The crowds at the Siem Reap Water Festival, or Bon Om Tuk, were massive. People from all over Cambodia had come to the city for the boat races and they all seemed to have gathered along the riverside to watch the event. The challenge was to capture that in a frame. I went for a face in the crowd.
My daily walking route along the Siem Reap River, where I’d usually see a few joggers, a smattering of monks, and perhaps some often-disoriented tourists, was heaving with thousands of people. But how do you capture that in a single photograph?
One of the easiest ways is to get up high and shoot through the crowd to show the depth of the crowd and the number of people. The problem is that Siem Reap is very, very flat and there wasn’t a high vantage point along the particular stretch of river I wanted to photograph.
This being Cambodia, of course, there are children everywhere. So when I saw children being hoisted onto their fathers’ shoulders to get through the crowd, I knew that I had a shot. I just had to wait for the right opportunity.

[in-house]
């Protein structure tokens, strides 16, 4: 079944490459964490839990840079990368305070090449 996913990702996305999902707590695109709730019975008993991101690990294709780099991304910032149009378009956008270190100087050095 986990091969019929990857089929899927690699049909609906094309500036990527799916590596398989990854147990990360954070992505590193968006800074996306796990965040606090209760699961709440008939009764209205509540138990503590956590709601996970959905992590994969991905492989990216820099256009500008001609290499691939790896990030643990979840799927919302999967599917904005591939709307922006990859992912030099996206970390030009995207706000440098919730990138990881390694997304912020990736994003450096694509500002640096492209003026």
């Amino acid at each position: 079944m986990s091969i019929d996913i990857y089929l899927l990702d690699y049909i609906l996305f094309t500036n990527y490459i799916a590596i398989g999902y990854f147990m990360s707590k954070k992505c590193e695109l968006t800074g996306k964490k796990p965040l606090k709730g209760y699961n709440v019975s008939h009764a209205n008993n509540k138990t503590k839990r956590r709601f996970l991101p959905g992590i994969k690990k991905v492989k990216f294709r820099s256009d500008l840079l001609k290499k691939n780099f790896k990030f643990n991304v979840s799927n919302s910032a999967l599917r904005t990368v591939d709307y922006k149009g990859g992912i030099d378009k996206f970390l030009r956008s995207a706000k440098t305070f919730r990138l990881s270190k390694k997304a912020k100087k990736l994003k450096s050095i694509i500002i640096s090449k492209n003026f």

Now, many people would think that a wide lens would be good for this sort of shot, however a wide lens would ‘flatten out’ the crowd a bit too much and would not allow us to engage with individuals in the crowd.
So I reached for the longest lens I had in my bag, my AF-S Nikkor 300mm f/4D IF-ED — my favourite compromise lens when I know I’m going to need a telephoto length that’s longer than the reach of the 80—200mm f2.8.
As I don’t cover sports or birdlife for a living, the wonderful AF-S Nikkor 200-400mm f/4G ED VR II is not really practical to keep in my kit when it would only get an outing a few times a year — and I have better things to do with US$7000.
I waited about 15 minutes for the right subject to come along — this boy in the bright orange football outfit who was enjoying the great views from his dad’s shoulders. I like the look of wonderment on his face.
While I think the photo above works well for our newly designed site, I think the vertical I took, below, gives a better sense of depth of the crowd, and would probably be the one I’d choose to include in a set for a magazine.
Details: Nikon D600, AF-S Nikkor 300mm f/4D IF-ED @ f/4.0 @ 1/250 sec @ ISO 640